The paperboard product of the present invention is preferably prepared according to a process substantially as follows:
(1) The clay coated side of the paperboard substrate is primed and/or flame treatment to promote adhesion. A typical primer is a water solution of polyethyleneimine such as Adcote 313.
(2) The first extruder applies a pigmented polyethylene layer over the clay coating. This layer is approximately 1.5 mils thick and preferably contains 10-12% by weight of a pigment such as titanium dioxide. The extrusion step takes place against a matte-finished chill roll.
(3) The surface of the polyethylene coating is then flame treated to promote adhesion of the polyester coating. In the alternative, the surface may be corona discharge treated.
(4) The treated polyethylene surface is then extrusion coated with polyethylene terephthalate (PET). This layer is approximately 0.75 mils thick and is extruded against an optically-finished, high gloss chill roll.
(5) The PET surface is corona treated or flame treated so as to accept water based glue. There is no need to treat the PET surface for printing.
The finished product has a structure clay coated paperboard/pigmented LDPE/clear PET. The brightness and gloss of the finished product is in the range 83-85 TAPPI Brightness and in excess of 100 gloss units measured at an angle of 60 degrees. The same properties for a cast coated paperboard is on the order of about 84-86 TAPPI Brightness and 87-93 Hunter gloss at 75 degrees. The same measurements taken on conventional clay coated paperboard would be substantially lower, on the order of about 45-65 Hunter gloss at 75 degrees and 81-84 TAPPI Brightness.
The present invention may also be practiced with uncoated paperboard, but some coating improves the levelness of the paperboard surface. The priming step may not be needed if the paperboard is uncoated, or if the coating formulation is designed to promote adhesion with polyethylene (preferably LDPE).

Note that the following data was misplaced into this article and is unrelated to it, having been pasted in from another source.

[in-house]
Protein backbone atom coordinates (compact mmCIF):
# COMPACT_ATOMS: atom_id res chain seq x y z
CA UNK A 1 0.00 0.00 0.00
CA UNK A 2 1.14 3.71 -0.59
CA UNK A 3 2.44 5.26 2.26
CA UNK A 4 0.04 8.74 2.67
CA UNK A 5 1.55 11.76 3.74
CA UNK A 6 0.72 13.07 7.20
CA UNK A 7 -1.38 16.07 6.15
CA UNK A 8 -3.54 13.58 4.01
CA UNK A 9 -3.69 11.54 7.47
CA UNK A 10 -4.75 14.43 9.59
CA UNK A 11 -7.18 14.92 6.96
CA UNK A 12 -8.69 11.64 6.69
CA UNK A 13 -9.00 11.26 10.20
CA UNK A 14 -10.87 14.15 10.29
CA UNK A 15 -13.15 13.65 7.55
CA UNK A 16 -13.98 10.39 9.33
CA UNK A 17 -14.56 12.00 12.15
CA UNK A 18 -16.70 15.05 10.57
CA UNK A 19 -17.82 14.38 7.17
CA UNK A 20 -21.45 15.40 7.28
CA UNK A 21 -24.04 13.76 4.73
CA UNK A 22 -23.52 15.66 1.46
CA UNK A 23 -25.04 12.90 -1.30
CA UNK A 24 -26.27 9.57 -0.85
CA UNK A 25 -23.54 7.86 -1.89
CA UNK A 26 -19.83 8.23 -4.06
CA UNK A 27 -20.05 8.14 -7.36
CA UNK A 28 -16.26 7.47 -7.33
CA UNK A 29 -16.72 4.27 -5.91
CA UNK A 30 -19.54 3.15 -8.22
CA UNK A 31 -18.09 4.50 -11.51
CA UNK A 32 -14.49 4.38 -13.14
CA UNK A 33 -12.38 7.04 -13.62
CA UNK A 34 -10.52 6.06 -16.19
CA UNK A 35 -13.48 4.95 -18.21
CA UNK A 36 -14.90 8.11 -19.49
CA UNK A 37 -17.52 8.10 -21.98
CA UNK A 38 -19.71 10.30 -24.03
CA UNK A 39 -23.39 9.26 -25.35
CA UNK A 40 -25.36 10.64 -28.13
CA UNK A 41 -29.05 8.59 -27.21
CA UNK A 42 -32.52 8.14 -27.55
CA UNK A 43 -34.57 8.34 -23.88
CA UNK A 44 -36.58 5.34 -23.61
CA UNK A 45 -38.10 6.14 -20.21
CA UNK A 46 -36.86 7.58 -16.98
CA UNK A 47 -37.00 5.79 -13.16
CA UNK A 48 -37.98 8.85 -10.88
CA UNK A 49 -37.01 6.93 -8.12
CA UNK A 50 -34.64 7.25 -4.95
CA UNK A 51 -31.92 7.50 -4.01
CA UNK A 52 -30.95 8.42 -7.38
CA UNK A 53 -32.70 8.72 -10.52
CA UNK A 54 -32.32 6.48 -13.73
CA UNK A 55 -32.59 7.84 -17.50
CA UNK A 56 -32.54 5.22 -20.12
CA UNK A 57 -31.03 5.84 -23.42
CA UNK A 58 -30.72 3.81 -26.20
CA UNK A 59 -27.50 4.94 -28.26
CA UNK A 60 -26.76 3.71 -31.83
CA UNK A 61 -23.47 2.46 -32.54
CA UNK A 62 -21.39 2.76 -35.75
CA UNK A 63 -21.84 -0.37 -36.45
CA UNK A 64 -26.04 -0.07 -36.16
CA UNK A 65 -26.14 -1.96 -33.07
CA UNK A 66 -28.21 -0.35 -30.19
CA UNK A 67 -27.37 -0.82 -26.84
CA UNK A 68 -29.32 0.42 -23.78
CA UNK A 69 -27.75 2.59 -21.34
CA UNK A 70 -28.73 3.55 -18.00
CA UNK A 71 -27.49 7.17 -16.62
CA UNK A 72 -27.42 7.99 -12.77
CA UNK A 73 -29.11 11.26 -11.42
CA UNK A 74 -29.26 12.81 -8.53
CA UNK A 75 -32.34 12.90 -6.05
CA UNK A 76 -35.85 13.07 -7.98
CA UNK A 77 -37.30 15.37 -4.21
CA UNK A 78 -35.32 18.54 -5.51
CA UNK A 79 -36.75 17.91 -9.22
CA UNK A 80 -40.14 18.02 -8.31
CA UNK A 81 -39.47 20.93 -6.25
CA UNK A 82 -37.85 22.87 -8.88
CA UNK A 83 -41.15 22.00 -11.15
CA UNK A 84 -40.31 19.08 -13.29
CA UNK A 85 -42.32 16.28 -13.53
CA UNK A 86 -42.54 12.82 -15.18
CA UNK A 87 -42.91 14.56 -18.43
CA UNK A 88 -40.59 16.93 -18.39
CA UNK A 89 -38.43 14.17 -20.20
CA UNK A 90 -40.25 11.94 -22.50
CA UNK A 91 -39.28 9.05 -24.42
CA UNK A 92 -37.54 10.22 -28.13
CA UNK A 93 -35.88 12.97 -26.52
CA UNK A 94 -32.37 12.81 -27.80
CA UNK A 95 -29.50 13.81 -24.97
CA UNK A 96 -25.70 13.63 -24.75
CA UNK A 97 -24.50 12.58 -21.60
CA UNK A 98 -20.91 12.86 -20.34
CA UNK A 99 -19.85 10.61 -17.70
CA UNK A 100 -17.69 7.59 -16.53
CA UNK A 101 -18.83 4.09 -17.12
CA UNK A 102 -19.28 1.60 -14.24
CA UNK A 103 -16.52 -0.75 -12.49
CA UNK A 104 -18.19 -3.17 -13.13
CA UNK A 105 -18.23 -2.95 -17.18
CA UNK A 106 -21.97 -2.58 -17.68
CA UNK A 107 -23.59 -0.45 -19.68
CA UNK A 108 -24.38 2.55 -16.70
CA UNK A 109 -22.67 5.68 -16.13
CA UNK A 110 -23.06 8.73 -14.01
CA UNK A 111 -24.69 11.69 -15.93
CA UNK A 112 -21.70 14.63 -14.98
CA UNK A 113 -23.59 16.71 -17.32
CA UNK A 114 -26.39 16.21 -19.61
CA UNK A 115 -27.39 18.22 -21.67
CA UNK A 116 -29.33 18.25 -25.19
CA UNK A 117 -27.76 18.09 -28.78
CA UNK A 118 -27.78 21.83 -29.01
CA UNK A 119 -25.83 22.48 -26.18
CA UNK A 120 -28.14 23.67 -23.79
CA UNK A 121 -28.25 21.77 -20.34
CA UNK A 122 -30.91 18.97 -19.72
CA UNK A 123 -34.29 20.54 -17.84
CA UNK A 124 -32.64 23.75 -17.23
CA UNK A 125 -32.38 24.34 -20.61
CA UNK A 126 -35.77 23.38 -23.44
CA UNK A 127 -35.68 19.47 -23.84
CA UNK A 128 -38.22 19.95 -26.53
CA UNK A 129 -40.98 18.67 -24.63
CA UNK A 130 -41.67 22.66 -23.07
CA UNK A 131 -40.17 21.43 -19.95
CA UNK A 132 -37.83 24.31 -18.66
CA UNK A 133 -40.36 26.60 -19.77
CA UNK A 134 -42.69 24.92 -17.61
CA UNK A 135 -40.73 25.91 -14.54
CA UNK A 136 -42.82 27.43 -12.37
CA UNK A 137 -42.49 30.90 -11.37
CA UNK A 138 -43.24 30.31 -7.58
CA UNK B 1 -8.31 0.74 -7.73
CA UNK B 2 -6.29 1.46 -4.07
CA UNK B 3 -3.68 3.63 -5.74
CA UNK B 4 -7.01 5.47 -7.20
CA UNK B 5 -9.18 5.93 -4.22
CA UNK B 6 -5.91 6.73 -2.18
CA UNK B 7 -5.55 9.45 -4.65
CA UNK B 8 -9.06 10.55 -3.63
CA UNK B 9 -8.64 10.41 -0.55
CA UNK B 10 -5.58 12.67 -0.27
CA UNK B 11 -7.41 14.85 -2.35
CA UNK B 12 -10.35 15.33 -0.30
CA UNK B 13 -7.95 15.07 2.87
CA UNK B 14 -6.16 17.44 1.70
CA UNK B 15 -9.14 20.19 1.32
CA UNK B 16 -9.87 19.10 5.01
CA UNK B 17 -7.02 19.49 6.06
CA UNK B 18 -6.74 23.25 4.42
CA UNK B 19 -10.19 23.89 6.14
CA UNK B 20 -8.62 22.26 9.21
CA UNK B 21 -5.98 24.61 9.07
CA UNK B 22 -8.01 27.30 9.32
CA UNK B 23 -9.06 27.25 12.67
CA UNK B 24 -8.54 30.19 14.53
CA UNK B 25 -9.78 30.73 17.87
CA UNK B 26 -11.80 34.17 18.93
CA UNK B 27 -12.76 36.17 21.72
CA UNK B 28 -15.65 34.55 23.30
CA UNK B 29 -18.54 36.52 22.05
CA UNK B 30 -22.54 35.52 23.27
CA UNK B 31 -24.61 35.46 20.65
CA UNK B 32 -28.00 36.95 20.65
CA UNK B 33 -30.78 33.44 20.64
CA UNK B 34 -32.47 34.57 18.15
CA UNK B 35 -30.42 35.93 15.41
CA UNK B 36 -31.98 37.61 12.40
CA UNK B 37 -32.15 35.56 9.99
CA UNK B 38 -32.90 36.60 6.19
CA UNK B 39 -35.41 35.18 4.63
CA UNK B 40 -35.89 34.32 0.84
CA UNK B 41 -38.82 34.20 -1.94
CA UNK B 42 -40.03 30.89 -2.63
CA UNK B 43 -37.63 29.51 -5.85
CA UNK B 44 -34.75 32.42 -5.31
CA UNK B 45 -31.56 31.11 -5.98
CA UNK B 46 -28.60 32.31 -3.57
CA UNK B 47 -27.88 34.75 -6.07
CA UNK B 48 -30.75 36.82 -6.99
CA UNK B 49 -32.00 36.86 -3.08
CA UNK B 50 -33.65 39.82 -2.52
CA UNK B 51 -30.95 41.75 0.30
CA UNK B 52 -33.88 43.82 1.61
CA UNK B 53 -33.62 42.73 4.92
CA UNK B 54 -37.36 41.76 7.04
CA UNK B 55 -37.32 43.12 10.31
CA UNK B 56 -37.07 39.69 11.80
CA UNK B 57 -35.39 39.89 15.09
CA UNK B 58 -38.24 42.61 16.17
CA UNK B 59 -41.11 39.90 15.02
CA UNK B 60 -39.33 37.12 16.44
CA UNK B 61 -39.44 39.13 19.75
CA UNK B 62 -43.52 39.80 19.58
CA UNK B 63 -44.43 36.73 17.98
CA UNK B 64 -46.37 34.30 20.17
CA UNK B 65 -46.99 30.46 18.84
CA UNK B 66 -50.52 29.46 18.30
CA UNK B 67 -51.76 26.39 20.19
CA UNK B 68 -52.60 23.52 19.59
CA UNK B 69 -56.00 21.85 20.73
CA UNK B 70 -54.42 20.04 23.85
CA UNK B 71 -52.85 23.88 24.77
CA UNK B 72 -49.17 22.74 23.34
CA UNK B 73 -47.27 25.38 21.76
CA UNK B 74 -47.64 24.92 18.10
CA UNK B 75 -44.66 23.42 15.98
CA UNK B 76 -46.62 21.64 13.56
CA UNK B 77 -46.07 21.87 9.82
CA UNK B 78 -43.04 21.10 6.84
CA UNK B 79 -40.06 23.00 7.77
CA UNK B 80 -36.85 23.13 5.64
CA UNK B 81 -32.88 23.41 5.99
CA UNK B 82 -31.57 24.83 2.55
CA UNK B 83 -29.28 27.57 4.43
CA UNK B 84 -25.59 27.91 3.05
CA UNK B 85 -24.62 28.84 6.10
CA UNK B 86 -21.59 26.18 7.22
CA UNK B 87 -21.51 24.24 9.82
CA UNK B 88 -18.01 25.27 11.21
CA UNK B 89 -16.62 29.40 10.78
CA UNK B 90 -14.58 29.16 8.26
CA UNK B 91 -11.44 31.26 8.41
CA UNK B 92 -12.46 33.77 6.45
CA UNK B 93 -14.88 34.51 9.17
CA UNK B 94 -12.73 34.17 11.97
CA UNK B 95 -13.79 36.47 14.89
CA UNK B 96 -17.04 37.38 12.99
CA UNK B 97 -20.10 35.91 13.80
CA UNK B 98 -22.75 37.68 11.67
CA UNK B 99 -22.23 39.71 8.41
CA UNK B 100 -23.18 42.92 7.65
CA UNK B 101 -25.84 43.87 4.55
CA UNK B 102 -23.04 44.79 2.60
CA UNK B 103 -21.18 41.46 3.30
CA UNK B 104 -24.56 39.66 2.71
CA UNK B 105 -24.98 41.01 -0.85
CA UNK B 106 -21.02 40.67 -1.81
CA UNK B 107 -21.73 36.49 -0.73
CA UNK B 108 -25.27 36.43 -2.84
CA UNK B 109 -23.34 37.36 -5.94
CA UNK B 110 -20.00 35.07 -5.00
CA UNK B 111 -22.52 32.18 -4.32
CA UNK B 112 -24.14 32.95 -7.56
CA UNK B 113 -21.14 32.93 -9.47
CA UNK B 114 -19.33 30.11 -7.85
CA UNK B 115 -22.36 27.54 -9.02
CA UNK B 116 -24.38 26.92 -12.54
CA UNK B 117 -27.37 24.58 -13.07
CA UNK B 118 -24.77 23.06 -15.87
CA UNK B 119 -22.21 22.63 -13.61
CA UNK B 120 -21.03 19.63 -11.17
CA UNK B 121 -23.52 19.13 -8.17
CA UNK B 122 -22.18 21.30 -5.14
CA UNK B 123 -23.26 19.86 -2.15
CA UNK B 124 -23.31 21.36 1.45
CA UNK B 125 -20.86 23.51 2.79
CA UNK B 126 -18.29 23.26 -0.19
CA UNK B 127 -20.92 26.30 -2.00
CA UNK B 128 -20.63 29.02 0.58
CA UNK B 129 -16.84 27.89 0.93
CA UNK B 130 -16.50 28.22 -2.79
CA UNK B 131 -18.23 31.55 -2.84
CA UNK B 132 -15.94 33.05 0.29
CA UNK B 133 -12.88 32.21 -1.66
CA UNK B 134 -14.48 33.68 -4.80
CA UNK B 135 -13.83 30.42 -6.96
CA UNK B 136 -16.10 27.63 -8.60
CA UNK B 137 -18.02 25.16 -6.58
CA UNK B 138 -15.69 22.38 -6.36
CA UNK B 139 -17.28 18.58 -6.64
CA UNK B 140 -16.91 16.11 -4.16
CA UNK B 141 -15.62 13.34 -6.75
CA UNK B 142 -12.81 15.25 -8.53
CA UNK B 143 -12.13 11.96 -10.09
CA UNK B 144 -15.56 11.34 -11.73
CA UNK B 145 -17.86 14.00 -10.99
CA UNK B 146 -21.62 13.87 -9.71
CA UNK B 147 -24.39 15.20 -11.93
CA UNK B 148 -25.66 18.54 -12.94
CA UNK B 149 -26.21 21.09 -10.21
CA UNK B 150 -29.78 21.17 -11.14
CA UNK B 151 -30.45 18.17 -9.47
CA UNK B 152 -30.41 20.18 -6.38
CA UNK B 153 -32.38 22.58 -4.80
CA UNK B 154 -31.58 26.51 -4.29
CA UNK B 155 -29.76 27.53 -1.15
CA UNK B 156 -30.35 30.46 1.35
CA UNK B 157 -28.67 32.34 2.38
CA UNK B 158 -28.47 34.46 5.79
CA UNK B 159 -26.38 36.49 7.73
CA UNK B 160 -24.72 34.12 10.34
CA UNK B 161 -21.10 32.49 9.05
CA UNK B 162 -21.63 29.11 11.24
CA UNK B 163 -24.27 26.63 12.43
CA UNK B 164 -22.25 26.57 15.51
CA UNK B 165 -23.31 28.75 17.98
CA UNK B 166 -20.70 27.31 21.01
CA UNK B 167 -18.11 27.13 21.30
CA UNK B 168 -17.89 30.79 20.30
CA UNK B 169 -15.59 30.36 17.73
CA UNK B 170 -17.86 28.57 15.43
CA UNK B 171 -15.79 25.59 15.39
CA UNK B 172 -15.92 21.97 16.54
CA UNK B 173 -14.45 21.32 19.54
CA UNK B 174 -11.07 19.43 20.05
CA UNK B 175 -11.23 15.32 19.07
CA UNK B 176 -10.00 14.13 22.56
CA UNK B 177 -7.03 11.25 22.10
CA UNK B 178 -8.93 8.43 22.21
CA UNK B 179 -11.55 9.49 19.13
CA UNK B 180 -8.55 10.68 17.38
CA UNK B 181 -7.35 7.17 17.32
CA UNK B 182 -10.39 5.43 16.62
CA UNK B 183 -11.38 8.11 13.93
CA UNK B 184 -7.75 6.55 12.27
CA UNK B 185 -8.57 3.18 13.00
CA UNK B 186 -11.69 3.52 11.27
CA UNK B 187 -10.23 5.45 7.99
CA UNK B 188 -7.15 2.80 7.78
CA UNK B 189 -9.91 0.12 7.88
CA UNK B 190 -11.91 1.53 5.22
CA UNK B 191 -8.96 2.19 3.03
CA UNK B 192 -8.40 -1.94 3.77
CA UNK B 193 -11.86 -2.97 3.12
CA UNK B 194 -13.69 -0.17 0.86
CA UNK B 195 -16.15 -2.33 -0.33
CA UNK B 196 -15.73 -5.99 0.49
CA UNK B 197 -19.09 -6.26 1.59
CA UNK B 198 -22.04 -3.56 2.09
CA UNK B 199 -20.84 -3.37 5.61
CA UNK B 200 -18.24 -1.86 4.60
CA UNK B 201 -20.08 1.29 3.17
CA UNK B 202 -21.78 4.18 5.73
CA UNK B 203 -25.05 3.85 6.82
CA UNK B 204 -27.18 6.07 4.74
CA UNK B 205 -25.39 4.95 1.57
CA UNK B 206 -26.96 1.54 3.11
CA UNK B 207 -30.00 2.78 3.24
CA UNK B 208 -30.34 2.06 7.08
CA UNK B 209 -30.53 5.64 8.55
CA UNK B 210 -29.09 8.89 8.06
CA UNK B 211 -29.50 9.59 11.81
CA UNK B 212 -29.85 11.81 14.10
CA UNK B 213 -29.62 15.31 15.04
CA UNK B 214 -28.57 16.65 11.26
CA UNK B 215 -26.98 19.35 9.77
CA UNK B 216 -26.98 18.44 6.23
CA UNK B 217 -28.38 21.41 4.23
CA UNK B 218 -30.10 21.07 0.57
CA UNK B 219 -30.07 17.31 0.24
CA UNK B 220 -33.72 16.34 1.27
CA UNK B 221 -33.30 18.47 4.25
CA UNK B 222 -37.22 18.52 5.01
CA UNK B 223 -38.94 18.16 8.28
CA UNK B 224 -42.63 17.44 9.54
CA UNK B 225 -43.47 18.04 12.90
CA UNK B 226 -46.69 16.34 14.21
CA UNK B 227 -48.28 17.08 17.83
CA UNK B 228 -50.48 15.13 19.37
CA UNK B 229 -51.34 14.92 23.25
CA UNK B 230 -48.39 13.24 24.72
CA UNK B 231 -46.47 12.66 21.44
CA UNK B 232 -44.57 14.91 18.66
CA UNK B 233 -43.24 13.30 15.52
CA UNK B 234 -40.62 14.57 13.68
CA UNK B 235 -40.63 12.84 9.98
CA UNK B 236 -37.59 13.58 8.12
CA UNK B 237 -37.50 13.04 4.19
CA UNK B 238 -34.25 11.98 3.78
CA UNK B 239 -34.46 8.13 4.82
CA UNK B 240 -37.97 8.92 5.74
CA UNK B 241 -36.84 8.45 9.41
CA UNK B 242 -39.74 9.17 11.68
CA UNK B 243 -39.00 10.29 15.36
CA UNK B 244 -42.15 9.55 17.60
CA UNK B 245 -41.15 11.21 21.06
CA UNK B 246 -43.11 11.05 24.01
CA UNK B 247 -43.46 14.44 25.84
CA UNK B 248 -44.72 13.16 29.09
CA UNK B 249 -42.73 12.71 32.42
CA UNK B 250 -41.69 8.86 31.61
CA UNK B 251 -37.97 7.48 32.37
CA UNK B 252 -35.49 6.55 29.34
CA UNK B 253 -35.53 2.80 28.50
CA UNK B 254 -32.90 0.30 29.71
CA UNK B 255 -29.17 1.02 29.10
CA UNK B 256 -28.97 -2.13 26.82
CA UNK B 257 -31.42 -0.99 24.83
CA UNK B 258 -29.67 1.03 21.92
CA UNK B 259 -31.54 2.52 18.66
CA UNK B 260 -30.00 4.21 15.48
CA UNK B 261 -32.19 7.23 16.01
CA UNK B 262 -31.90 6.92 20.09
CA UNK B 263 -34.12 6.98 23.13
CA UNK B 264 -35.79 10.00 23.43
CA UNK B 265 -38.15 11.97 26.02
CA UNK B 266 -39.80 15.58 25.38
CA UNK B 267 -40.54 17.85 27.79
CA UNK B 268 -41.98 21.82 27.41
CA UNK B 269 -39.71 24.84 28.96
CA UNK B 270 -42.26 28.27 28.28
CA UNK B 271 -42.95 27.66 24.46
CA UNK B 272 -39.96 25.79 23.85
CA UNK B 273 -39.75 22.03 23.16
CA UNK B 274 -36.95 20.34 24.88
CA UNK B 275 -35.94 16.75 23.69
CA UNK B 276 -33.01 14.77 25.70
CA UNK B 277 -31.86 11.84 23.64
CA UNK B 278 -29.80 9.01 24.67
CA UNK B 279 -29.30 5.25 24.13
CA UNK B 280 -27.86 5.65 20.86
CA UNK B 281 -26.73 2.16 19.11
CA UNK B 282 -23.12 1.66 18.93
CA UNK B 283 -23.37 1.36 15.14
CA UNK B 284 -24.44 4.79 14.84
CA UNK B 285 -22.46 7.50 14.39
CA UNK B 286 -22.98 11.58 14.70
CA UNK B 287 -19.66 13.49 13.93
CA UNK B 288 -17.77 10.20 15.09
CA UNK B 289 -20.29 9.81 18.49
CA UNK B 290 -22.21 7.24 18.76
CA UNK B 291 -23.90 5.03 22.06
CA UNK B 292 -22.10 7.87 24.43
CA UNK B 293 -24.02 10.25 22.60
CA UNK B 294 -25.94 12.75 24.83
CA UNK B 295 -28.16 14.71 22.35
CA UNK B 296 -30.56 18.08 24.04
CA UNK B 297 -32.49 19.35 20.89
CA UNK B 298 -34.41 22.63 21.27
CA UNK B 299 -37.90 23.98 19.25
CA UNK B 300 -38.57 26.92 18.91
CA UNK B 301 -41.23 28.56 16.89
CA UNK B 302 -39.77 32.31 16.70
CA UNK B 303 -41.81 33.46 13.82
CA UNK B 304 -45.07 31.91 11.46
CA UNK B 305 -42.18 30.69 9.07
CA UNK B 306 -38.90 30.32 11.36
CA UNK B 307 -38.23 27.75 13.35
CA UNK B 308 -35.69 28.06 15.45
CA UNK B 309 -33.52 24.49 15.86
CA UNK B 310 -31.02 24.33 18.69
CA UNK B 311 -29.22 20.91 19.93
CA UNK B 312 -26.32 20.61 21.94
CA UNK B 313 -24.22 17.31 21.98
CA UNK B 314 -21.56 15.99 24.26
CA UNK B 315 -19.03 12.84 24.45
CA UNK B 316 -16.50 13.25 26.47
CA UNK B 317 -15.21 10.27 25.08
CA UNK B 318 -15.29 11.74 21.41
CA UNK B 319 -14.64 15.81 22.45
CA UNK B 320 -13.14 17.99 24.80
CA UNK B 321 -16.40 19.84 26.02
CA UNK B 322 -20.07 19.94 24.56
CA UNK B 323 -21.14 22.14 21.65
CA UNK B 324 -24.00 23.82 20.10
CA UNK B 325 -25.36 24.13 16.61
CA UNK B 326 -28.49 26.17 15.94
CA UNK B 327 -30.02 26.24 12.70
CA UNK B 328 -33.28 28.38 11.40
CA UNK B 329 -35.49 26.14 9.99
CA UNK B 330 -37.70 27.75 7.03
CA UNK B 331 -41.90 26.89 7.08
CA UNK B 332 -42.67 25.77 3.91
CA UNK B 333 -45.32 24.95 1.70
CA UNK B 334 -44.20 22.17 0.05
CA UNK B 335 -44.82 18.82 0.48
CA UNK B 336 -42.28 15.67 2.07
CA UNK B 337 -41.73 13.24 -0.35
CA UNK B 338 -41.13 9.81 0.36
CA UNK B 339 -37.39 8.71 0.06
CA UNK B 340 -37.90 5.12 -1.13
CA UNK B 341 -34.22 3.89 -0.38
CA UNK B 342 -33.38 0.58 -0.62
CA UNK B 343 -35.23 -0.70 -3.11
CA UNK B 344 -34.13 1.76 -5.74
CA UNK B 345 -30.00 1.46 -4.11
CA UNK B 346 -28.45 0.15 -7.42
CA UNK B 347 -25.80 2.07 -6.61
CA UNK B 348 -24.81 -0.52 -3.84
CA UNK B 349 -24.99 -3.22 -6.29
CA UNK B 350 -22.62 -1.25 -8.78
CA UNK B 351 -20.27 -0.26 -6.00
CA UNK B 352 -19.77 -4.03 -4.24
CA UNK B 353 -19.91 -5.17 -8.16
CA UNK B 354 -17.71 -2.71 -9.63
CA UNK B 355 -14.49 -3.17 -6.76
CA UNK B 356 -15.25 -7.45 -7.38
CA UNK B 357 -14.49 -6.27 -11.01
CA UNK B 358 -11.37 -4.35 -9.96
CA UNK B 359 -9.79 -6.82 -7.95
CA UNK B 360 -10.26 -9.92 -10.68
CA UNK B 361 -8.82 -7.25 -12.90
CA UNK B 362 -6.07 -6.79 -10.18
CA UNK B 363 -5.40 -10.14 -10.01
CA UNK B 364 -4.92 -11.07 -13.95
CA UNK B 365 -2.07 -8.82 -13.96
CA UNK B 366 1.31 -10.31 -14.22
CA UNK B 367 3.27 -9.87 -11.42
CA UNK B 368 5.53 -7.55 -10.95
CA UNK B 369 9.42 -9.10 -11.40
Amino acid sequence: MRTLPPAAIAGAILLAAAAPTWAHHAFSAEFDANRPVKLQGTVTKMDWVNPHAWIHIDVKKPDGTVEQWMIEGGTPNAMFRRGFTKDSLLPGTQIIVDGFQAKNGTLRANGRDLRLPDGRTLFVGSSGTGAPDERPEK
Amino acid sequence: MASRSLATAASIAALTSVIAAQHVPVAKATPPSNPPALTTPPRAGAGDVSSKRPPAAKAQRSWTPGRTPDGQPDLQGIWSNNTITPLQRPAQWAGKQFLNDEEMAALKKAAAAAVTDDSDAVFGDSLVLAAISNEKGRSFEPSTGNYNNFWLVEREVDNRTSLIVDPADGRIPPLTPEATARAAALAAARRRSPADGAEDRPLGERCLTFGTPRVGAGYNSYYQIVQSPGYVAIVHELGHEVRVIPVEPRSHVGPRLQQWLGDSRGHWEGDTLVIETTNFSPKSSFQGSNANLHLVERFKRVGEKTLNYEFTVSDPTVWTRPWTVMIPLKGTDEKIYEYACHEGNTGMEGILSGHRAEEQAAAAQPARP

In the preferred embodiment, the polyethylene layer is pigmented with titanium dioxide (10-12%) to achieve maximum brightness, but for less critical applications, some of the titanium dioxide could be replaced with other pigments, or the total pigment concentration could be reduced and still achieve a desireable TAPPI Brightness. It should also be understood that polyolefins other than LDPE could be used for the pigmented layer.
In addition, other polyesters such as glycol-modified or acid-modified polyethylene terephthalates, or polybutylene terephthalate could be used for the clear surface layer. Moreover, since there is a correlation between surface hardness and yield strength in polymers, other clear, extrusion coating polymers such as polycarbonates and nylons, with yield strengths comparable to that of PET would be expected to provide a satisfactory top surface.
In the preferred embodiment, a matte-finished chill roll is used for extruding the pigmented polyethylene layer. While any type of chill roll could be used, the mattefinished roll has been found to provide the best overall appearance. With the use of a smoother chill roll, more air becomes entrapped between the layers creating a less than attractive appearance which could lead to delamination.
Finally, the product of the present invention could be made by a coextrusion process in which case a tie layer would be required between the pigmented LDPE layer and the PET layer. An example of a typical tie layer would be one of the Bynel class of adhesives supplied by DuPont. The tie layer could be pigmented or unpigmented.
Although the invention has been described in considerable detail with reference to a particular preferred embodiment, it will be understood that modifications and variations of the invention are intended within the scope of the claims appended hereto.
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|Citing Patent||Filing date||Publication date||Applicant||Title|
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|US20040185287 *||Mar 19, 2003||Sep 23, 2004||Reighard Tricia Susan||Adhesive tie material containing an inorganic filler|
|US20050037162 *||Aug 11, 2003||Feb 17, 2005||Adams John Peter||Paperboard laminate for food packaging applications|
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|EP2184308A2||Oct 20, 2009||May 12, 2010||E. I. du Pont de Nemours and Company||Aliphatic-aromatic polyesters, and articles made therefrom|
|U.S. Classification||156/244.11, 428/480, 428/207, 428/204, 428/412, 428/475.5, 156/244.23, 428/458|
|International Classification||D21H19/82, D21H19/28, D21H19/56|
|Cooperative Classification||Y10T428/31681, Y10T428/31739, Y10T428/31786, Y10T428/31507, Y10T428/24901, Y10T428/24876, D21H19/28, D21H19/56, D21H19/826|
|European Classification||D21H19/56, D21H19/82F, D21H19/28|
|Mar 22, 1989||AS||Assignment|
Owner name: WESTVACO CORPORATION, NEW YORK
Free format text: ASSIGNMENT OF ASSIGNORS INTEREST.;ASSIGNORS:HUFFMAN, TODD H.;MASSOUDA, DEBORA F.;WILLIAMS, THOMAS S. III;REEL/FRAME:005041/0922;SIGNING DATES FROM 19890317 TO 19890320
|Mar 18, 1994||FPAY||Fee payment|
Year of fee payment: 4
|Mar 2, 1998||FPAY||Fee payment|
Year of fee payment: 8
|Mar 29, 2002||SULP||Surcharge for late payment|
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|Mar 29, 2002||FPAY||Fee payment|
Year of fee payment: 12
|Apr 2, 2002||REMI||Maintenance fee reminder mailed|
|Sep 9, 2003||AS||Assignment|